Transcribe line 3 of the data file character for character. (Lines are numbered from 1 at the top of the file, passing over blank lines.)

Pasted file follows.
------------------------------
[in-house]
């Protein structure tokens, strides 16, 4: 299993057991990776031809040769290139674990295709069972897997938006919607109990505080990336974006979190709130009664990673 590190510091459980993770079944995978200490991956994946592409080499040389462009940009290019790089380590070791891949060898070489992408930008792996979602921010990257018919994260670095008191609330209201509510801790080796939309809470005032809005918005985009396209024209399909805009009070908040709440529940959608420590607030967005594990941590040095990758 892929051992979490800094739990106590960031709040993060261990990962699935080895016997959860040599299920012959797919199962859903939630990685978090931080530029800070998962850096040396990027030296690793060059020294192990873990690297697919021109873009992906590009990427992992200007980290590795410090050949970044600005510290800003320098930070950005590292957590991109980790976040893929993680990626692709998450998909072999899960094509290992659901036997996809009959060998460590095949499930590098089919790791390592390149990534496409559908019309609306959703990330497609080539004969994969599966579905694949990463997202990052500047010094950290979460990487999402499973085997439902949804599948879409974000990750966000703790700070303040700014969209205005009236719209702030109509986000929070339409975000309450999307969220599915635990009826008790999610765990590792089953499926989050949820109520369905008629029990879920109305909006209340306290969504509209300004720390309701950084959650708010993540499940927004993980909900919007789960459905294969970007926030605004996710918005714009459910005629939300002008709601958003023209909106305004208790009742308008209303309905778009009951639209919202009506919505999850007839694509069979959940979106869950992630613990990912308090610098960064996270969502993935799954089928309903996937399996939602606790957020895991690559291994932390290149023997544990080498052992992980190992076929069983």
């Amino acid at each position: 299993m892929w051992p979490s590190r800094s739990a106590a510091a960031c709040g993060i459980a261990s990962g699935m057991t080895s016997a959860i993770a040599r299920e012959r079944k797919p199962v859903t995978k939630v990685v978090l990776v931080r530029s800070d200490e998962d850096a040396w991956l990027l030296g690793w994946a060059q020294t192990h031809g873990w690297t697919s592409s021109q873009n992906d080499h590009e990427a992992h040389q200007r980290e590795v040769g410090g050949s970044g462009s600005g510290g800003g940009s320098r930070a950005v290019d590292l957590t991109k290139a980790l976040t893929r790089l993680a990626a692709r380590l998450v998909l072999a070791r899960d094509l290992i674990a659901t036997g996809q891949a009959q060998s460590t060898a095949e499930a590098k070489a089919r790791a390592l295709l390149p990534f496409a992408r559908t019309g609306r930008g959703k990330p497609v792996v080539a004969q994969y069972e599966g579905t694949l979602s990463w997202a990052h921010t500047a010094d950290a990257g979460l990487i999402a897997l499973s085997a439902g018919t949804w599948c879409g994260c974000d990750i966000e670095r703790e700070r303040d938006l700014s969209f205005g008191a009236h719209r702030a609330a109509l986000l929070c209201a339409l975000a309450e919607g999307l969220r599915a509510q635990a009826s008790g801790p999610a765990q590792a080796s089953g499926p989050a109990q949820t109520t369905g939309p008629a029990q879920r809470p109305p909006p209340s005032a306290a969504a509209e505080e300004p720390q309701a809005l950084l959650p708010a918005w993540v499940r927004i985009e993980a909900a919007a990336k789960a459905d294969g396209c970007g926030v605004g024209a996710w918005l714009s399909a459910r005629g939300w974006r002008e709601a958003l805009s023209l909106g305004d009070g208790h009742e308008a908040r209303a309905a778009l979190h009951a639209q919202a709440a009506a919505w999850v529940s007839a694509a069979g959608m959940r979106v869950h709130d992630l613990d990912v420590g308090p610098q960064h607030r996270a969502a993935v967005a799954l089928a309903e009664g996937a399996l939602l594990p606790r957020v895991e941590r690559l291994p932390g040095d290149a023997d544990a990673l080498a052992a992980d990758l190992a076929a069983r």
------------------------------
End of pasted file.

């Amino acid at each position: 299993m892929w051992p979490s590190r800094s739990a106590a510091a960031c709040g993060i459980a261990s990962g699935m057991t080895s016997a959860i993770a040599r299920e012959r079944k797919p199962v859903t995978k939630v990685v978090l990776v931080r530029s800070d200490e998962d850096a040396w991956l990027l030296g690793w994946a060059q020294t192990h031809g873990w690297t697919s592409s021109q873009n992906d080499h590009e990427a992992h040389q200007r980290e590795v040769g410090g050949s970044g462009s600005g510290g800003g940009s320098r930070a950005v290019d590292l957590t991109k290139a980790l976040t893929r790089l993680a990626a692709r380590l998450v998909l072999a070791r899960d094509l290992i674990a659901t036997g996809q891949a009959q060998s460590t060898a095949e499930a590098k070489a089919r790791a390592l295709l390149p990534f496409a992408r559908t019309g609306r930008g959703k990330p497609v792996v080539a004969q994969y069972e599966g579905t694949l979602s990463w997202a990052h921010t500047a010094d950290a990257g979460l990487i999402a897997l499973s085997a439902g018919t949804w599948c879409g994260c974000d990750i966000e670095r703790e700070r303040d938006l700014s969209f205005g008191a009236h719209r702030a609330a109509l986000l929070c209201a339409l975000a309450e919607g999307l969220r599915a509510q635990a009826s008790g801790p999610a765990q590792a080796s089953g499926p989050a109990q949820t109520t369905g939309p008629a029990q879920r809470p109305p909006p209340s005032a306290a969504a509209e505080e300004p720390q309701a809005l950084l959650p708010a918005w993540v499940r927004i985009e993980a909900a919007a990336k789960a459905d294969g396209c970007g926030v605004g024209a996710w918005l714009s399909a459910r005629g939300w974006r002008e709601a958003l805009s023209l909106g305004d009070g208790h009742e308008a908040r209303a309905a778009l979190h009951a639209q919202a709440a009506a919505w999850v529940s007839a694509a069979g959608m959940r979106v869950h709130d992630l613990d990912v420590g308090p610098q960064h607030r996270a969502a993935v967005a799954l089928a309903e009664g996937a399996l939602l594990p606790r957020v895991e941590r690559l291994p932390g040095d290149a023997d544990a990673l080498a052992a992980d990758l190992a076929a069983r």